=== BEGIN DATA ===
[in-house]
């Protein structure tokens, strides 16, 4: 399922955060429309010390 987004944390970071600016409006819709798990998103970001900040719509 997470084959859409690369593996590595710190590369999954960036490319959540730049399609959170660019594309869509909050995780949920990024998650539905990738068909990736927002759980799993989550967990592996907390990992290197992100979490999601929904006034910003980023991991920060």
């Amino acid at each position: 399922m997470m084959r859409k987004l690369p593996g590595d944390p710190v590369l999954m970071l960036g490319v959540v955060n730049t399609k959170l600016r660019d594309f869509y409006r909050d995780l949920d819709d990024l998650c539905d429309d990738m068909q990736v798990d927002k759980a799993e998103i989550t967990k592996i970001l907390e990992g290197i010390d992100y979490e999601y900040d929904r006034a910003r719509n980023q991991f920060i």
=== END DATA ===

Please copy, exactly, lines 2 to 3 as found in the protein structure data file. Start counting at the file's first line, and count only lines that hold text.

């Protein structure tokens, strides 16, 4: 399922955060429309010390 987004944390970071600016409006819709798990998103970001900040719509 997470084959859409690369593996590595710190590369999954960036490319959540730049399609959170660019594309869509909050995780949920990024998650539905990738068909990736927002759980799993989550967990592996907390990992290197992100979490999601929904006034910003980023991991920060």
């Amino acid at each position: 399922m997470m084959r859409k987004l690369p593996g590595d944390p710190v590369l999954m970071l960036g490319v959540v955060n730049t399609k959170l600016r660019d594309f869509y409006r909050d995780l949920d819709d990024l998650c539905d429309d990738m068909q990736v798990d927002k759980a799993e998103i989550t967990k592996i970001l907390e990992g290197i010390d992100y979490e999601y900040d929904r006034a910003r719509n980023q991991f920060i």